Interest in Dubai’s real-estate sector had spread far and wide by the mid-2000s. Even people who had never visited the ascendant emirate were pondering an investment, many believing it was a one-way bet. The insatiable appetite to invest in Dubai real estate fuelled the launch of ever-more grandiose schemes.
Projects will have to be targeted towards end users, with a long-term tie to Dubai
The market looks very different now. Prices have plummeted as a result of a wave of lay-offs in the emirate as development work on new projects has dried up. The Real Estate Regulatory Authority (Rera) has cancelled, or is in the process of cancelling, 495 of the 980 projects it has registered in Dubai.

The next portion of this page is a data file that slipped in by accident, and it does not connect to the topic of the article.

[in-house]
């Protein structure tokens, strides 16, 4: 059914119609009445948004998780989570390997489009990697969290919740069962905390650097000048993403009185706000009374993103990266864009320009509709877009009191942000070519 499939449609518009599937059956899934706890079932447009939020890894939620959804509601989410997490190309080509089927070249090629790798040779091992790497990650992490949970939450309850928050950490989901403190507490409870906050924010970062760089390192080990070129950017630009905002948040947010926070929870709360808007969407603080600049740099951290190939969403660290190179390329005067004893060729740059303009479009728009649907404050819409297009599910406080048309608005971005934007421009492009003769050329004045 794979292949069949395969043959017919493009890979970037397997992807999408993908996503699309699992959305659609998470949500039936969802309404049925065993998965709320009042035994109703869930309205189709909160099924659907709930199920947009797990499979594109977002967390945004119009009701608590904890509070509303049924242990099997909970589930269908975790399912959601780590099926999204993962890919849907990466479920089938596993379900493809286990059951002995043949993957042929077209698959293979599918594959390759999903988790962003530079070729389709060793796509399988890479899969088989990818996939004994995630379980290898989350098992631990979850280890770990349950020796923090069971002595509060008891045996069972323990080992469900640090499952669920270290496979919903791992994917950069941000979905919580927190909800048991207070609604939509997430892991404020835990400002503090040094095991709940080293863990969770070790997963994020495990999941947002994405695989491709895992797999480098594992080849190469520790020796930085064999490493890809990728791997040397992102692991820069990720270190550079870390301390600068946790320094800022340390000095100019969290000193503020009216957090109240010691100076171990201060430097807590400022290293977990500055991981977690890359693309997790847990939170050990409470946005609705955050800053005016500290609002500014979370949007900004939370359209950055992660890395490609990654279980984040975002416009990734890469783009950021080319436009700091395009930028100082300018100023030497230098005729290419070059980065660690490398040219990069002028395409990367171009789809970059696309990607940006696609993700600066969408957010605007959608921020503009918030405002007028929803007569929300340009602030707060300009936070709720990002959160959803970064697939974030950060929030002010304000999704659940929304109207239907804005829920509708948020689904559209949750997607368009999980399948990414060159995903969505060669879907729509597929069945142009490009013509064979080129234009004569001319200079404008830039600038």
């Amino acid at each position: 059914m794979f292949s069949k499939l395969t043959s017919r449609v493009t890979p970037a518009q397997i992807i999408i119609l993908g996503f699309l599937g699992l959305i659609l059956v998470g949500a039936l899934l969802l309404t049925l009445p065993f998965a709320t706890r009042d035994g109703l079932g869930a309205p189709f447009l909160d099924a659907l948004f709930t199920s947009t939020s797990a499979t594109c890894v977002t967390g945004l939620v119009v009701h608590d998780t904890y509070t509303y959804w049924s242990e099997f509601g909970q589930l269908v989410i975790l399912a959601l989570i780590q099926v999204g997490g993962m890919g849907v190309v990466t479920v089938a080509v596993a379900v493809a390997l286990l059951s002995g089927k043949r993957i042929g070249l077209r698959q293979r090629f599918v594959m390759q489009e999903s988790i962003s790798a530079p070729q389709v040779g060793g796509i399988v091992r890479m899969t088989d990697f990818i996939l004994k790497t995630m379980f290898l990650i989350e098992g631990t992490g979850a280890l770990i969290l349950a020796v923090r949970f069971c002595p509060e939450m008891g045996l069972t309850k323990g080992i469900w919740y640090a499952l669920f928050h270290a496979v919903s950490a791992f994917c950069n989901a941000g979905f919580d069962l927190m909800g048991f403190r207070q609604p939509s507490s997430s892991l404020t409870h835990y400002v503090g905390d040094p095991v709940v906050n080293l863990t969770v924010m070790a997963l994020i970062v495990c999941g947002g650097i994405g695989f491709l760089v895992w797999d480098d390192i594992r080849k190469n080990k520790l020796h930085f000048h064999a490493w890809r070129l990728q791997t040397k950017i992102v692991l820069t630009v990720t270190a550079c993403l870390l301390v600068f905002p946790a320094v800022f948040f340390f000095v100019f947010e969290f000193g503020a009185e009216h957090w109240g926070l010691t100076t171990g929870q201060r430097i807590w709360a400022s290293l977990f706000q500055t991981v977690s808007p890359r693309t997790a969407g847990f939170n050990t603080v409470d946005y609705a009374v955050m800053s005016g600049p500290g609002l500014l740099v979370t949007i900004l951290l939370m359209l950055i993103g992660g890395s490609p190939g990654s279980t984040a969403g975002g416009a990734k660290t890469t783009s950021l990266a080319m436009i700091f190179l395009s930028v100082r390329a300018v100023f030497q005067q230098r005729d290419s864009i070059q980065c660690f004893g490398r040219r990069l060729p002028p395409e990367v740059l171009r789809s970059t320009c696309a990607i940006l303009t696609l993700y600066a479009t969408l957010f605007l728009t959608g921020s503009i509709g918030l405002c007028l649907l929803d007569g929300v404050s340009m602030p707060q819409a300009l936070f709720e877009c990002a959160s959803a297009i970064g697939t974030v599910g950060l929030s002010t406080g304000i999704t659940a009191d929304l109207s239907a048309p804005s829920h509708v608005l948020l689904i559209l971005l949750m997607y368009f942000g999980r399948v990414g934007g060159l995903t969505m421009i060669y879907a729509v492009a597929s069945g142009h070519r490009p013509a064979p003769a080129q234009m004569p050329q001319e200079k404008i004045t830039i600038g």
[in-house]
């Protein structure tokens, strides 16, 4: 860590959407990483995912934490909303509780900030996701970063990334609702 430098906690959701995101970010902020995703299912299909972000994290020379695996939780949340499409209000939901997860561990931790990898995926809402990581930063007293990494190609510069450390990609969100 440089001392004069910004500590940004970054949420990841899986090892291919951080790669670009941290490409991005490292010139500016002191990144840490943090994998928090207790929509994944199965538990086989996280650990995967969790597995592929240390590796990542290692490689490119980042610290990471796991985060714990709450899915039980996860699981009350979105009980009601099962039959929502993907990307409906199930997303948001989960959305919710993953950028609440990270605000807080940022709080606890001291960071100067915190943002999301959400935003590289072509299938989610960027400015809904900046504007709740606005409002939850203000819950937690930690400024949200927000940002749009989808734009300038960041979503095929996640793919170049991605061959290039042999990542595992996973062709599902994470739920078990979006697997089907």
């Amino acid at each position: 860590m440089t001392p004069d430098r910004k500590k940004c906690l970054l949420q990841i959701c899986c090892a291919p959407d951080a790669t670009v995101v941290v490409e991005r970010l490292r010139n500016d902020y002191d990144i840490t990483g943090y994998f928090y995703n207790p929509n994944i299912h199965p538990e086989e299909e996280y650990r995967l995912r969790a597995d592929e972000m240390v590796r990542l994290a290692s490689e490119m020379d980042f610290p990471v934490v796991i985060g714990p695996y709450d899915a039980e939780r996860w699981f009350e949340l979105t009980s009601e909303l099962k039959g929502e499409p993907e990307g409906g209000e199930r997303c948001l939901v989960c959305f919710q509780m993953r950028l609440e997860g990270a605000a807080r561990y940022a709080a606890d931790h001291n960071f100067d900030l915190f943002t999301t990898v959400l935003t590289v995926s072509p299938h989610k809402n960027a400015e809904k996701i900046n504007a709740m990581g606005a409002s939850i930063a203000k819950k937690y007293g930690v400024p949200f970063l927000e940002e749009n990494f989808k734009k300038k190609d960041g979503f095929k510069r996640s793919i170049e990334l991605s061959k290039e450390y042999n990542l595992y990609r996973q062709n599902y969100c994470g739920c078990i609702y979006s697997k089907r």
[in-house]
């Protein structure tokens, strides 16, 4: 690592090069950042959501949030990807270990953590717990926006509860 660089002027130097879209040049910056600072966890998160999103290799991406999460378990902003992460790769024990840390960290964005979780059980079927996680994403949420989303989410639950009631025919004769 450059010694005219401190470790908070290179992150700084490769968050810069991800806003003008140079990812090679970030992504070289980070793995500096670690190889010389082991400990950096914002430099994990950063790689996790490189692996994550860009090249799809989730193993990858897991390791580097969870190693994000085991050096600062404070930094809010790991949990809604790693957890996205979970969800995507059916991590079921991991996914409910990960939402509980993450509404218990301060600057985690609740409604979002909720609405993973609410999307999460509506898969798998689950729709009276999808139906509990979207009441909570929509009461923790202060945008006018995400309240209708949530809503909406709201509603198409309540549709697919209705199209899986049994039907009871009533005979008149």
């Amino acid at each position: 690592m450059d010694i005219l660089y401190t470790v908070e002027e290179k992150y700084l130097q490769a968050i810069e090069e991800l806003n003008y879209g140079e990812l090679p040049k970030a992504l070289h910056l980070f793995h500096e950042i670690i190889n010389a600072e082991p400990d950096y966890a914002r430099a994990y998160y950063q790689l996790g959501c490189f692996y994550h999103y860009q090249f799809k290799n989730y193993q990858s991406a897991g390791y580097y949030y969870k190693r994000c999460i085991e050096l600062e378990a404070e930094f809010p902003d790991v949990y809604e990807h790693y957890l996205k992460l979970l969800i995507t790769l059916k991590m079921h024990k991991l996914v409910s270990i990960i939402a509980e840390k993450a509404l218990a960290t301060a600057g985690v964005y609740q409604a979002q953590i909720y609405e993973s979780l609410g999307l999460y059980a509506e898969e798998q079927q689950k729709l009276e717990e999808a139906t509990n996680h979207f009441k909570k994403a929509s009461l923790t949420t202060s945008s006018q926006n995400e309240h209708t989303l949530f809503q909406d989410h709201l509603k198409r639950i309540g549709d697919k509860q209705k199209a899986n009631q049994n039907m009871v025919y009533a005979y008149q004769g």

Reviving Dubai real estate is a key challenge for the government. The sector, along with the construction of new real estate, had become a major contributor to Dubai’s gross domestic product.
But it will not be an easy task. Developers are learning that now projects will have to be targeted towards end users, with a long-term tie to Dubai, and in central locations. Out-of-town projects run the risk of languishing in the desert as developers allow investors to swap into city-centre schemes. At least they will be out of sight.
Even some developments in central Dubai may not be able to attract buyers given banks’ reluctance to fund mortgages and a huge oversupply problem from projects that are already nearing completion.
Ironically, despite the oversupply in the number of units developed, many find their needs are still not met. Businesses find it difficult to get the space they require in central areas, and individuals often struggle to find accommodation within their means and close to their place of work.
If Dubai’s real-estate sector is to recover it will be through finding a way to satisfy those potential customers.